This time around, the median entry score in the Comedy Script category was a whopping 7.95, while the median Drama & Action category score was  7.75. The competition in the upper atmosphere of entries was especially strong in Drama & Action, with 5 different scripts scoring 9.00 points or more out of a possible 10.00 and the cut-off point for Semi-Finalists was an incredibly high 8.40.

Inasmuch as the PEOPLE’S PILOT considers a score of 7.00 as signifying Professional quality, it’s clear that on the whole the PEOPLE’S PILOT 2017 entries were Very Professional Indeed.

In short, we believe that all of those who entered this year should be very proud of themselves…and hope that at the very least all of the Semi-Finalists above will treat themselves to the most awesome celebration they can!

NEXT WEEK: The 2017 PEOPLE’S PILOT Finalists

Secrets of the TV writers’ room: inside Narcos, Transparent and Silicon Valley

Everything – within reason – that we’ve all wanted to know about how some of the top shows on TV are written today. Let’s put it together for showrunners Eric Newman, Jill Soloway, and Alec Berg, not to mention the kindly folk at The Guardian.

by Tim Adams

Every age creates its signature way of telling and consuming stories. The Jacobeans had the blood and lust of popular tragedy. The Victorians had the great social novel. The 1960s had new journalism. The chosen form of our own age is the downloaded serial drama. While the energy and ambition of screenwriters was for nearly a century invested in two-hour feature films, for the past 10 years, ever since The Wire and The Sopranos and The West Wing showed what might be possible, it has been in the 10-hour arcs, and annual seasons of streamed drama.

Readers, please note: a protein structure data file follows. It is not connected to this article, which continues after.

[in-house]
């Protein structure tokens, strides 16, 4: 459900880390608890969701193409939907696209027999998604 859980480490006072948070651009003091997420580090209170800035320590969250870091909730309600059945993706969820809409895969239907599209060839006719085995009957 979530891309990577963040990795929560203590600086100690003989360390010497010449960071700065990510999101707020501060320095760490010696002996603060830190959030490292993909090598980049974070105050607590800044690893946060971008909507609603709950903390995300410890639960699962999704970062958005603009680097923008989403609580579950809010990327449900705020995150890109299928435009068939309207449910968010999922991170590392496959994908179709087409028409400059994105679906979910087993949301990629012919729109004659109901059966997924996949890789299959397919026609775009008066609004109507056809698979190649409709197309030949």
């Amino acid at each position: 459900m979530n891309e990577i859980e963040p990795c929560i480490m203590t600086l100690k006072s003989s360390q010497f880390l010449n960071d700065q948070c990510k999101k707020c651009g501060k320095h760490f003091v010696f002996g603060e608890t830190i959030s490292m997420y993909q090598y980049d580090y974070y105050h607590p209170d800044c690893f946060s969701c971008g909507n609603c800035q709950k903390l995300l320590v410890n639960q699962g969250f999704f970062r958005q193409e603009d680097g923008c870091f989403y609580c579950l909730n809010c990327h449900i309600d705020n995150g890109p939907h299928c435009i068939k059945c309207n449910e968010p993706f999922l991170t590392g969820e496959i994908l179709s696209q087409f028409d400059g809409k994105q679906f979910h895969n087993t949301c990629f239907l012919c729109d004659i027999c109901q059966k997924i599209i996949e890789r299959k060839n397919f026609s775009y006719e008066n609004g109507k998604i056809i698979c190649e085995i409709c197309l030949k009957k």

Those shows – Scandi-noir, Game of Thrones (and its progeny), Breaking Bad and the rest – have created a new kind of relation between creators and viewers. The stories are made not only for total immersion, but also presuppose the potential for binge-watching. Since Netflix started uploading whole series, days and nights are lost to the “just one more episode” of unfolding dramas, in the way that we might once have been invited to lose ourselves in books.

The idea of bingeing on drama has some negative connotations, but the facts suggest that far from seeing this habit as time wasted, we tend to think of it as fulfilling in the way that time devoted to great fiction always was. In 2013, Netflixdid a study into why 73% of viewers felt overwhelming feelings of comfort when immersed in these dramas. The company sent an anthropologist, Grant McCracken, into viewers’ homes to discover the reasons for this: “TV viewers are no longer zoning out as a way to forget about their day, they are tuning in, on their own schedule, to a different world. Getting immersed in multiple episodes or even multiple seasons of a show over a few weeks is a new kind of escapism that is especially welcome.” The usual attention deficit of the internet was replaced by something more complex and satisfying.

The huge demand for such shows and the intense rivalry between Netflix and Amazon, in particular, to create has led to a new kind of mythologised creative space: the writers’ room. The creative pressures of producing multiple series of 10-hour dramas in short order have changed the dynamic of traditional scriptwriting practice. Rather than pairs of writers, or single auteurs, the collective and the collaborative is not only prized but essential.